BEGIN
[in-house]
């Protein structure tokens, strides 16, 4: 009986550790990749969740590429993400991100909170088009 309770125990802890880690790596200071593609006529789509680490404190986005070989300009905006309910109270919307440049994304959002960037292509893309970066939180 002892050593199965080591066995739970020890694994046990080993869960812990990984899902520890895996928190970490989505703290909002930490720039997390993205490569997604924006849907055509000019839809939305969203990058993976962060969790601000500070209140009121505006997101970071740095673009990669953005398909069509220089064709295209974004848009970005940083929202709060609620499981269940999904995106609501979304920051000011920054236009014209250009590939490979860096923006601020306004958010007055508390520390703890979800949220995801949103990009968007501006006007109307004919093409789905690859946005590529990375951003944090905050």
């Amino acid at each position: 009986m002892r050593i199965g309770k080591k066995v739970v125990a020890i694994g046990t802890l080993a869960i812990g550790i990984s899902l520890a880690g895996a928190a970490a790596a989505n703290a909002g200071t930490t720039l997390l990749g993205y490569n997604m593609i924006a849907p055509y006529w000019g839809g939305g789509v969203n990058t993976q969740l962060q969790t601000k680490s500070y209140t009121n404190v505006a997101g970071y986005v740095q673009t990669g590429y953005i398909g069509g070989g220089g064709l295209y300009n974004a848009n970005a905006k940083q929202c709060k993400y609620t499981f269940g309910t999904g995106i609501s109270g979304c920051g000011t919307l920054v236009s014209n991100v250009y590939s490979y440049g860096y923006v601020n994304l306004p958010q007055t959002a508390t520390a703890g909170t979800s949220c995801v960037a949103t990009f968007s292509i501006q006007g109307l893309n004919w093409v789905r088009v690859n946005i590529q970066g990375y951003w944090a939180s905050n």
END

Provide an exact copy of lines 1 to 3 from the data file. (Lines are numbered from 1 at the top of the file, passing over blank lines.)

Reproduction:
[in-house]
């Protein structure tokens, strides 16, 4: 009986550790990749969740590429993400991100909170088009 309770125990802890880690790596200071593609006529789509680490404190986005070989300009905006309910109270919307440049994304959002960037292509893309970066939180 002892050593199965080591066995739970020890694994046990080993869960812990990984899902520890895996928190970490989505703290909002930490720039997390993205490569997604924006849907055509000019839809939305969203990058993976962060969790601000500070209140009121505006997101970071740095673009990669953005398909069509220089064709295209974004848009970005940083929202709060609620499981269940999904995106609501979304920051000011920054236009014209250009590939490979860096923006601020306004958010007055508390520390703890979800949220995801949103990009968007501006006007109307004919093409789905690859946005590529990375951003944090905050």
């Amino acid at each position: 009986m002892r050593i199965g309770k080591k066995v739970v125990a020890i694994g046990t802890l080993a869960i812990g550790i990984s899902l520890a880690g895996a928190a970490a790596a989505n703290a909002g200071t930490t720039l997390l990749g993205y490569n997604m593609i924006a849907p055509y006529w000019g839809g939305g789509v969203n990058t993976q969740l962060q969790t601000k680490s500070y209140t009121n404190v505006a997101g970071y986005v740095q673009t990669g590429y953005i398909g069509g070989g220089g064709l295209y300009n974004a848009n970005a905006k940083q929202c709060k993400y609620t499981f269940g309910t999904g995106i609501s109270g979304c920051g000011t919307l920054v236009s014209n991100v250009y590939s490979y440049g860096y923006v601020n994304l306004p958010q007055t959002a508390t520390a703890g909170t979800s949220c995801v960037a949103t990009f968007s292509i501006q006007g109307l893309n004919w093409v789905r088009v690859n946005i590529q970066g990375y951003w944090a939180s905050n």